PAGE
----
The process to create this real-time profile lookup is not real-time, and is typically a batched process; however, serving the actual profile happens in real-time.

This is where “sub-second” response is crucial, otherwise, you’re looking at slow page loads or huge bottlenecks in message creation and delivery. 

Data platforms like Snowflake or Databricks don’t have this capability yet, but they intend to change that. On the other hand, most CDPs have this capability baked into their solution, but scalability is a common issue here. And some customers also choose to build and manage an API themselves to power use cases that rely on real-time serving. 

Composable solutions typically sell this as an add-on, but the same scalability challenge applies there as well. Whether it's packaged or composable, any solution you buy off the shelf can get pricey at scale, especially if the brand has millions of customers.

Server to Server (S2S) Event Routing

When CDPs talk about being real-time, they mostly refer to their S2S event routing capability – in fact, this is where the CDP category effectively started. 

Event routing takes place when a user action (or event) is instantly routed to an end destination, in order to trigger some automated workflow. It can be as simple as a profile update in a customer engagement platform (an email marketing tool), or something more critical such as removing a user who has made a purchase from a paid media destination.

S2S event routing is almost always real-time. There can be more “batched” event routing, but that is effectively the same as Reverse ETL as those events are batched into and out of a database. Real-time event routing to a SaaS platform skips a database; however, it might use the Profile API as a way to enrich the data before it gets routed to its final destination.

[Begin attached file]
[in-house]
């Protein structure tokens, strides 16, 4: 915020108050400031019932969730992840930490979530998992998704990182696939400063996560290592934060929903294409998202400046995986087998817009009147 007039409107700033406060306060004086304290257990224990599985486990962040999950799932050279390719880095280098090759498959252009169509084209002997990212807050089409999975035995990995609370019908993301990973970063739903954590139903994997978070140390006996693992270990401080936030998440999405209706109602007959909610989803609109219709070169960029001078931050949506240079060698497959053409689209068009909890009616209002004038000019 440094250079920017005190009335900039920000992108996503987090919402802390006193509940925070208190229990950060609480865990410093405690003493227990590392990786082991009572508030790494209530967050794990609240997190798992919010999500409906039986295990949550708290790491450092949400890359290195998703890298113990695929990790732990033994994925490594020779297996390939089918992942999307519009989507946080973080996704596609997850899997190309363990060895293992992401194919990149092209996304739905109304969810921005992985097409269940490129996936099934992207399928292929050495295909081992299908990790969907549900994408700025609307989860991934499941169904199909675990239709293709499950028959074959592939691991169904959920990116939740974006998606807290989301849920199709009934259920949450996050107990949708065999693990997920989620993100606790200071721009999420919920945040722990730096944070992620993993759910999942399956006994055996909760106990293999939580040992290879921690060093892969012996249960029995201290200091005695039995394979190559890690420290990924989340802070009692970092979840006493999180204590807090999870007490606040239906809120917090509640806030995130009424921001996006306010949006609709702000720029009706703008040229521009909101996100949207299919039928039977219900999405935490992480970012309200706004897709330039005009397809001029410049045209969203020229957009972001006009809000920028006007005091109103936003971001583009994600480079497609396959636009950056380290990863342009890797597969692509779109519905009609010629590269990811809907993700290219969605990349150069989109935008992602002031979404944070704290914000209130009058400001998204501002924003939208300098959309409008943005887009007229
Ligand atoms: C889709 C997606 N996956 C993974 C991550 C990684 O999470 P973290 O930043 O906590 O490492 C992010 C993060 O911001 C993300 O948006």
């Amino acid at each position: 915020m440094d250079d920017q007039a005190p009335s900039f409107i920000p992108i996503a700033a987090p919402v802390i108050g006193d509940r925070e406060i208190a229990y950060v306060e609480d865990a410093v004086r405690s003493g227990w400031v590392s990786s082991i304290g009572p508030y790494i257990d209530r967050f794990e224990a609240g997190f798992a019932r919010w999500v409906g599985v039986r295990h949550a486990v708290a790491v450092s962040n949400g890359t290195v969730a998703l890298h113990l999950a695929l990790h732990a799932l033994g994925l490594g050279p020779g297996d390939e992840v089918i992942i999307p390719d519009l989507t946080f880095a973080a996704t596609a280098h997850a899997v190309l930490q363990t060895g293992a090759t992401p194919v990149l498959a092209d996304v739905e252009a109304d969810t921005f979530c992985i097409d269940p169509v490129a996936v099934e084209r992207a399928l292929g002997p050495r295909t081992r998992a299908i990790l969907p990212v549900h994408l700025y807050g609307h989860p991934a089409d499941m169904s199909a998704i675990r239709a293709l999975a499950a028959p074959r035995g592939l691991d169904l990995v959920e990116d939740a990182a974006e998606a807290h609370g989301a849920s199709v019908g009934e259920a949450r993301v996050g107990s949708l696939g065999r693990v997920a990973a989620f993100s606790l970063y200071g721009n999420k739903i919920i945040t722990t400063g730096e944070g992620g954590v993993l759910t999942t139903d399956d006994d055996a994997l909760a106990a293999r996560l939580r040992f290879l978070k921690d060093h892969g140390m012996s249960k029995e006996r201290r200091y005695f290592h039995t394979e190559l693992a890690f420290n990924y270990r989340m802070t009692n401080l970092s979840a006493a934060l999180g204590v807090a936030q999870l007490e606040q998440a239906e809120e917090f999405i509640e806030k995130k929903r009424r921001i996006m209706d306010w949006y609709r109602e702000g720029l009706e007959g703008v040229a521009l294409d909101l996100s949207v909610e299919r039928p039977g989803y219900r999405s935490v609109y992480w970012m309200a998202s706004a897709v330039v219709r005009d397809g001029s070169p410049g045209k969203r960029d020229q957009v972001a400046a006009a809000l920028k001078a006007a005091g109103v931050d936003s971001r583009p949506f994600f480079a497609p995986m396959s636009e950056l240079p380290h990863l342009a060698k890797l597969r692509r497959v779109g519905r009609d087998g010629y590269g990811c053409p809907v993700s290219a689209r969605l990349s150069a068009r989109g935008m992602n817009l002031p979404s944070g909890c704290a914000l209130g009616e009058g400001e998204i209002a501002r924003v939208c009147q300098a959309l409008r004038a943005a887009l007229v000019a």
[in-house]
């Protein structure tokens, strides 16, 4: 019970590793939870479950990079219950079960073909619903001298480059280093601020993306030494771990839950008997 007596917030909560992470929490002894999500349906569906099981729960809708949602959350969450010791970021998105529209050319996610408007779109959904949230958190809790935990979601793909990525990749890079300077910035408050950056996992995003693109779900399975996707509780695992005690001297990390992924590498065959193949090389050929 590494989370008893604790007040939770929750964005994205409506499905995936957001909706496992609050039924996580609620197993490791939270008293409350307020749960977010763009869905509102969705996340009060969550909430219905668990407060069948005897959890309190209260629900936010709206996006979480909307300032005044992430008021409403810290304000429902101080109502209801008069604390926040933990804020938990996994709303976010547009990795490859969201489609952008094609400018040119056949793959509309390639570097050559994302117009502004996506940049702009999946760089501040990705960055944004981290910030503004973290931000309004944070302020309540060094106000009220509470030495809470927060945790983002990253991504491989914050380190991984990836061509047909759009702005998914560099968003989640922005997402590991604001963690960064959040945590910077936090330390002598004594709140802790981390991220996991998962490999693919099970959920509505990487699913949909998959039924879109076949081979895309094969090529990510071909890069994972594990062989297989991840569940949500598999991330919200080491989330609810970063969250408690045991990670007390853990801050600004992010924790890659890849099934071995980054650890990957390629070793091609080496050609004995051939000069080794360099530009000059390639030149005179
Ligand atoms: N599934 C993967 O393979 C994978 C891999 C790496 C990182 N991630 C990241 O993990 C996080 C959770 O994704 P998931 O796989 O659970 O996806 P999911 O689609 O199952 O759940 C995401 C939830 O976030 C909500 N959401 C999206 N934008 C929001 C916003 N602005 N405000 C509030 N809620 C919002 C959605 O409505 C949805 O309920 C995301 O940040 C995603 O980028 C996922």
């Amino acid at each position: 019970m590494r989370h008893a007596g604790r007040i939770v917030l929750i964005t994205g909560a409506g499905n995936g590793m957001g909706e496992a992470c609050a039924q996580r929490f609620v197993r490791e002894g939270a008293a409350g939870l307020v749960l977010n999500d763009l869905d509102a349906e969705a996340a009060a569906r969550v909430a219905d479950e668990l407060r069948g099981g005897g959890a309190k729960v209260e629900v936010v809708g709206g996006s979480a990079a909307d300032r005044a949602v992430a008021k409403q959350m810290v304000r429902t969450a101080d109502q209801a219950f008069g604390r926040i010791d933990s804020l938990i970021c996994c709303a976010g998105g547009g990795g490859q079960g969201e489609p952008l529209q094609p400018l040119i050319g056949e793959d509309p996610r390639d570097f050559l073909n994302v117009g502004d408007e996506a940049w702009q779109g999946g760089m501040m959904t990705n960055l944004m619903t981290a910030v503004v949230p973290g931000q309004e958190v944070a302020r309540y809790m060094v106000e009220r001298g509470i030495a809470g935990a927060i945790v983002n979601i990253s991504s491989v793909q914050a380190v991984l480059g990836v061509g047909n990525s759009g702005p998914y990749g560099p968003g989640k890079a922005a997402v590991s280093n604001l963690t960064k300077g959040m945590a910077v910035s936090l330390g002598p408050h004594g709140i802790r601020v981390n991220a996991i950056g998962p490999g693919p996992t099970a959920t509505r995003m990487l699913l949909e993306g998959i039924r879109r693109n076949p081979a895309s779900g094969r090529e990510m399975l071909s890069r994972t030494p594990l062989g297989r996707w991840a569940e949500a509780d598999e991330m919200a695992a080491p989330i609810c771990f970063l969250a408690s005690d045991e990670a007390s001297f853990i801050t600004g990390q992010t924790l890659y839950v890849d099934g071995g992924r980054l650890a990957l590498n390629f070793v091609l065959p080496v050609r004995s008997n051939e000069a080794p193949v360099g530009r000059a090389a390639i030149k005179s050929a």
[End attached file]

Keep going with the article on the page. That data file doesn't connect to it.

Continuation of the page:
Streaming Reverse ETL

Update: 10/20/2023

The Census approach mentioned below is actually split between S2S and streaming Reverse ETL. 

Census specifically can take in a Kafka or Materialize stream and their solution effectively works as a S2S Routing - the only delay will come from time enriching or transforming that data, but overall activation should happen in seconds. More delay will be present if using a data platform like Snowflake or Databricks, which is described below.

Original: 10/19/2023

This is the newest term, and the capability recently released by both Hightouch and Census. This is where “composable” data activation vendors leverage new functionality by data platforms (like a Dynamic Table in Snowflake, or a Streaming Table in Databricks) in near real-time. While data platforms have the ability to stream in data to them in true real-time, the transformation and activation process will highly depend on what each individual data platform can do, and how efficient it is at joining data from other tables.

There are pros and cons to this approach. 

The best part about this is that creating a data pipeline from a streaming source is very straightforward; as a customer, you don’t need additional infrastructure outside of your data platform for transformation and enrichment like what is achievable today via S2S + Profile API. 

It also theoretically scales really well, as you’re only working with incremental data; however, it’s not truly real-time. Realistically, you’re working in a frame of 1-5 minutes, not 1-5 seconds. 

I wouldn’t recommend something like this for handling transactional messaging, like a forgot password, or a purchase confirmation.